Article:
Daily Dose of Strixhaven #11 – Mastery Rare Cycle – Which do you choose?
Welcome all to the Daily Dose of Strixhaven. Today I’ll be talking about an interesting cycle of rares from Strixhaven that allow you to cast them for a cheaper mana cost but at a price. Over the time of Magic, we've seen cards that provide alternative mana costs, whether it be with mechanics like Kicker, Entwine, or Buyback. Some of those alternate mana costs change the power of the spell. The difference though with this cycle is that they don’t want you to spend more mana, instead enticing you to spend less.
First up is the White Mastery spell, here is Devastating Mastery.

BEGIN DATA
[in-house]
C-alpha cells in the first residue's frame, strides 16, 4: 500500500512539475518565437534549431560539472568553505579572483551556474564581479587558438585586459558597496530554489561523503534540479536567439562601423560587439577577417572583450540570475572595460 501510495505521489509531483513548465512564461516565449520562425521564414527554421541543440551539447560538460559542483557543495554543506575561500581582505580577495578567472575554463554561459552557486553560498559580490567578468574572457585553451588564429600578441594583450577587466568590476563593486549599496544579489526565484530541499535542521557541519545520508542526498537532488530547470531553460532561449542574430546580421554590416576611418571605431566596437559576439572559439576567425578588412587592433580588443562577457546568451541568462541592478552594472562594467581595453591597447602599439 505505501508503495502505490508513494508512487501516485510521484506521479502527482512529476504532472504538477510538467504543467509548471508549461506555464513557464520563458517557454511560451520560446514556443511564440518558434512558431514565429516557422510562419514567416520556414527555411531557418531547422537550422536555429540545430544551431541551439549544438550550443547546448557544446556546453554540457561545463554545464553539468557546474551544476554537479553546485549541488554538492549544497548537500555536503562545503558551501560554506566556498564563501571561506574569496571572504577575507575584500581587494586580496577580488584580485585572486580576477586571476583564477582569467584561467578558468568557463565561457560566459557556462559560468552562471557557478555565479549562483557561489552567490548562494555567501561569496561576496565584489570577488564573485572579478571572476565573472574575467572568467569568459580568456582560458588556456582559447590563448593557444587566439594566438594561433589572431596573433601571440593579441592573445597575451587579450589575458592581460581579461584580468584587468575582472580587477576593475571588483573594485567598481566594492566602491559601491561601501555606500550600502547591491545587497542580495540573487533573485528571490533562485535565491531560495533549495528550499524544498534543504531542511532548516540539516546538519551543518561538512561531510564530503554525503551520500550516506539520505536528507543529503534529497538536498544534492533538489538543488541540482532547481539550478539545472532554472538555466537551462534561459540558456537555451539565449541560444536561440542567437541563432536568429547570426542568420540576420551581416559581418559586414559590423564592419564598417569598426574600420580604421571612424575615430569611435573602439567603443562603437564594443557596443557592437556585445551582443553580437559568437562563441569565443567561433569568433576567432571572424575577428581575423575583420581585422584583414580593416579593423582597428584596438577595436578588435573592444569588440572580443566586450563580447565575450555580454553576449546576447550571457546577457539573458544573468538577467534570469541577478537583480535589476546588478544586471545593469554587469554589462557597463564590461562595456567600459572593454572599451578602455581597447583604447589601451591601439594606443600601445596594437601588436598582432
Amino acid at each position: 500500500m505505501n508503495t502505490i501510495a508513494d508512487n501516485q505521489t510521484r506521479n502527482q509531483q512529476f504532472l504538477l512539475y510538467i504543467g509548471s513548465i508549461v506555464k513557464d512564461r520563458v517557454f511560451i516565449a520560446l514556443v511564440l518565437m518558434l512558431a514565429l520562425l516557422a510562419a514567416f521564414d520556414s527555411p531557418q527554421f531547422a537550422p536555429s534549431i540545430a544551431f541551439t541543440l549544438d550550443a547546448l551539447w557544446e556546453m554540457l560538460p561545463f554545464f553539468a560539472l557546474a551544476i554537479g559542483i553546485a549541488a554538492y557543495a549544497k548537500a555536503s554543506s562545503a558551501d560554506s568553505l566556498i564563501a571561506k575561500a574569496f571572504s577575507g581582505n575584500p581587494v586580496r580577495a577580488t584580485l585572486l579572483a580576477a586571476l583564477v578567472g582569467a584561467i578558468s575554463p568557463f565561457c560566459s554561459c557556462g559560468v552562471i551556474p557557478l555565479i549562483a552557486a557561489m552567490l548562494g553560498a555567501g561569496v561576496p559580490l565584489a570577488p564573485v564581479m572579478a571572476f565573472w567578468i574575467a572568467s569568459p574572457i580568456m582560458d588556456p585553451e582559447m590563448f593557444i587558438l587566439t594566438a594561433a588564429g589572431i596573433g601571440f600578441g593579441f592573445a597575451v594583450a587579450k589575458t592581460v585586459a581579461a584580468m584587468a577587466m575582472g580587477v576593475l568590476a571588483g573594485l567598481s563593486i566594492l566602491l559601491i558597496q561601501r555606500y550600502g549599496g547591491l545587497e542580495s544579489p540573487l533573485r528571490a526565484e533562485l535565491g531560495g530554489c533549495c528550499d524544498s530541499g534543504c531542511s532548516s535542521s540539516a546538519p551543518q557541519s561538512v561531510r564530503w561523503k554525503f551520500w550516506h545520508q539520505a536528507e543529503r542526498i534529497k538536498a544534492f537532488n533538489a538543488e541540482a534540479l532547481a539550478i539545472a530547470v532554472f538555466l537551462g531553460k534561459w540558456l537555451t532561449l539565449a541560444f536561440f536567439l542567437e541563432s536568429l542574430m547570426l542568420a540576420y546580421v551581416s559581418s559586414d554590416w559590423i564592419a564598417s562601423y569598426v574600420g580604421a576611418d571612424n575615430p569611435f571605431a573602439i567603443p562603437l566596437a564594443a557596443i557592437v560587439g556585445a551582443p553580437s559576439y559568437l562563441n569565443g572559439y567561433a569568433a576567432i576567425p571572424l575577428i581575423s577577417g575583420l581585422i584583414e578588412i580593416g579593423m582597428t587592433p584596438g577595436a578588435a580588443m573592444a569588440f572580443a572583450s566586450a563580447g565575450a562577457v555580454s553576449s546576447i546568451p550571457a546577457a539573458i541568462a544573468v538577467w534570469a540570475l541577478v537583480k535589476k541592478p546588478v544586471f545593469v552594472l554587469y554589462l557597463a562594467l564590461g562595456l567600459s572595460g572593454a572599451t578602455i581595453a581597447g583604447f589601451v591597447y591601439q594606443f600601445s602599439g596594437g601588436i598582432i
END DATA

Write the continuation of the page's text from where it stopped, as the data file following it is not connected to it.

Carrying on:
For six mana you’re able to destroy all nonland permanents. This is a massive sweeper, but the four White mana needed to cast it can be colour intensive to cast. This could be great in a control shell to make sure you don’t get overwhelmed, whether it be against a swarm of creatures, or a swarm of planeswalkers. For four mana, the spell completely changes with a different look altogether. Your opponent gets to bounce their two best nonland permanents and the rest on the battlefield are destroyed. Why would you allow them to get back their best spells? If it's the difference between losing the game during your opponents’ next turn and staying alive, this is a choice if you only have four mana to play with. This could happen against an aggressive deck thats already done a lot of damage in the early turns of the game. It’s still a good tempo play, but your opponent will be able to restock in the following turns.